4 Ways Retailers Are Using AI This Holiday Season
For some of the most customer-centric retailers, artificial intelligence will be hard at work this holiday season. While there are many applications of AI for the e-commerce industry year-round, there are a few that are uniquely suited for the holiday rush this year. The global pandemic squeezed budgets for more established retailers, while influencer and microbrands saw a surge in demand from new customers discovering and trying new brands. This all comes at a time when consumer expectations for a flawless, effortless and cross-channel customer journey have intensified as shoppers became even more digitally dependent.
As a result, AI adoption amongst retailers exploded during COVID-19 to help teams scale to handle a surge in ticket volume, unlock new revenue, reduce costs, and meet the demands of the modern customer. This holiday season, the retailers leveraging AI will be able to capture even more of the expected $1 trillion holiday spend.
4 Ways Retailers Will Use AI This Holiday Season
- Helping shoppers avoid choice paralysis: Retailers need to avoid overwhelming shoppers with too many choices. While it seems like common sense, Hick’s Law states an idea that the more choices you present shoppers with, the longer it will take them to reach a decision. For retailers, this can see shoppers abandon a site to think about a purchase or even deflect to a competitor. Retailers can use AI-powered personal shoppers to combat choice overload and ensure a person converts before abandoning. Virtual shopping assistants can help customers decide between products, answer product-related questions, and spark interest through curated recommendations based on interests, trending items amongst certain audience segments, shopping behavior and more. These agents cross-sell and upsell at the exact moment of relevance to unlock even more revenue.
- Anticipating and even preventing returns: After the jovial season of gifting comes the sobering season of returns. About 13 percent of all gifts, or $101 billion worth of goods, were returned during the 2020 holiday shopping season. This is because nearly 77 percent of people say they're likely to return gifts. This not only results in lost revenue and merchandise, but also a logistics nightmare. That’s why some retailers are deploying AI agents to identify when a return is likely even before a purchase. These AI agents look at items in a cart, like two of the same item in different sizes, or web activity (checking the size guide) to pre-emptively intervene and offer support: “Can I help you find the right size?”
- Scaling the seasonal team amid a labor shortage: Customer service is one of the leading seasonal roles for retailers. Filling these seats, though, is going to be harder than ever. That’s because there are an estimated 25 percent fewer customer service agents today than pre-pandemic, and many overseas call centers have yet to fully reopen. This shortage has no sign of abating. The issues are only compounded by the highly competitive job market. In the U.S. alone, there are over 1.6 million results for open jobs on LinkedIn that mention "customer service" (at the time of this post). Everyone seems to be hiring and companies are going all out to tempt weary job-seekers, including sign-on bonuses to financial incentives for even showing up to an interview. The bottom line? Hiring that seasonal customer service workforce is going to be harder than ever. That’s why many retailers have launched AI-powered chatbots to scale teams during times of increased volume, without relying solely on a human-only workforce. AI-powered bots can automatically resolve highly repetitive tickets, like order status or refund requests, instantly. This alone can deflect anywhere between 40 percent to 80 percent of all tickets from human agents, letting them focus on more complex customer needs.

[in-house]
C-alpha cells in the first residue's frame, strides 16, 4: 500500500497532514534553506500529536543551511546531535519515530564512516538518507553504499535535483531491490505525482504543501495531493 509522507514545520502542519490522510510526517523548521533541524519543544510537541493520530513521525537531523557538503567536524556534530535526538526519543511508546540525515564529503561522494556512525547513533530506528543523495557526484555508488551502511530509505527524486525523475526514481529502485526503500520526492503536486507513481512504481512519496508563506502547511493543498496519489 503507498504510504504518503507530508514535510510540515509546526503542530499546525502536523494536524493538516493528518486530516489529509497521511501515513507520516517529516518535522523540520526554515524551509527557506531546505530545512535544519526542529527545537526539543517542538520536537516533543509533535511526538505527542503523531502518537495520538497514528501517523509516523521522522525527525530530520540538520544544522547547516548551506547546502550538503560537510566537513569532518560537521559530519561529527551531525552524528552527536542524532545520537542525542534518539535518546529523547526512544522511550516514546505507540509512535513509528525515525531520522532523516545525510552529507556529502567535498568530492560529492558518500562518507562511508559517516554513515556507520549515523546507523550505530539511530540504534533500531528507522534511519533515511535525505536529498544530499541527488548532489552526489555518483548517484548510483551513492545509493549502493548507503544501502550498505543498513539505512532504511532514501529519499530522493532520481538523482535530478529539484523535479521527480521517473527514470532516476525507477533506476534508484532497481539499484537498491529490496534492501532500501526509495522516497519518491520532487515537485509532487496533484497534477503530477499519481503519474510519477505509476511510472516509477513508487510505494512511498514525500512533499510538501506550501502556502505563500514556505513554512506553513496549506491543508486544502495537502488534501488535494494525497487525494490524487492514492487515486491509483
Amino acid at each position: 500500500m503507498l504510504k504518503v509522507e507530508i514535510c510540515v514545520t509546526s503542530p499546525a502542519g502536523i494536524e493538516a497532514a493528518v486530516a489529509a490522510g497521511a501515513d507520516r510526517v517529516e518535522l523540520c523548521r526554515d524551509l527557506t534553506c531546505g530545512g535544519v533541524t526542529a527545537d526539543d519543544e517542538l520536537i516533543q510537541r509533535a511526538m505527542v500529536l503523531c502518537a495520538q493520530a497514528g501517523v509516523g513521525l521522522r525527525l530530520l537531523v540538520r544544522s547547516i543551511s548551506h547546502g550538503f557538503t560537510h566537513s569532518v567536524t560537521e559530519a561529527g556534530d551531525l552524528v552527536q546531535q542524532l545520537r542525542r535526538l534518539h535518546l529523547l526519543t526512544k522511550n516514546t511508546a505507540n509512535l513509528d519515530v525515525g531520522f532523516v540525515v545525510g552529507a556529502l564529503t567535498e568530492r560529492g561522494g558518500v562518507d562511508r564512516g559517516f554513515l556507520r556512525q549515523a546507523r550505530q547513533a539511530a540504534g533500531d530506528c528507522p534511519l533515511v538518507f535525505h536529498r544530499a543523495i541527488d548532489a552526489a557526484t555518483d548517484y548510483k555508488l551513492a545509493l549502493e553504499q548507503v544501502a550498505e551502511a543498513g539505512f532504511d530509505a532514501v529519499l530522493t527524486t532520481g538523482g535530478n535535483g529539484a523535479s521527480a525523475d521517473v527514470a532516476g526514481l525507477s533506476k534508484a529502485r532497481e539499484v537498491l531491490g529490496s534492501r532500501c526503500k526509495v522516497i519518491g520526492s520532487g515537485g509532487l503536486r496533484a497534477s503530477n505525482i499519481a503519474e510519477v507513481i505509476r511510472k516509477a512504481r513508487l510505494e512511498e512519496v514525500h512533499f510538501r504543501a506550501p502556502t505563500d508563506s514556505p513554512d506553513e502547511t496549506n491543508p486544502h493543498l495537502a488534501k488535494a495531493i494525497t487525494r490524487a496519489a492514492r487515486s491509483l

- Actively communicating through supply chain disruptions: Supply chain issues are a real threat this holiday season. Sixty-four percent of retail executives and 75 percent of shoppers are worried about not receiving inventory on time. AI agents can monitor logistics systems and proactively communicate with customers about shipping delays to get out in front of issues before a customer has to discover the delay on their own. This can ultimately lead to higher customer satisfaction, even in negative circumstances outside of a retailer’s control.
The retailers that have AI in place will be able to bring a sense of normalcy to an otherwise very unique holiday shopping season. With customer expectations heightened, and labor and budget constraints continuing, adopting AI will be essential for retailers to effectively compete this holiday season and beyond.
Puneet Mehta is the founder and CEO of Netomi, an AI customer service startup.
Puneet Mehta is the CEO and founder of Netomi. He spent much of his career as a tech entrepreneur as well as on Wall Street building trading AI. He has been recognized as a member of Advertising Age's Creativity 50 list, and Business Insider's Silicon Alley 100 and 35 Up-And-Coming Entrepreneurs You Need To Meet.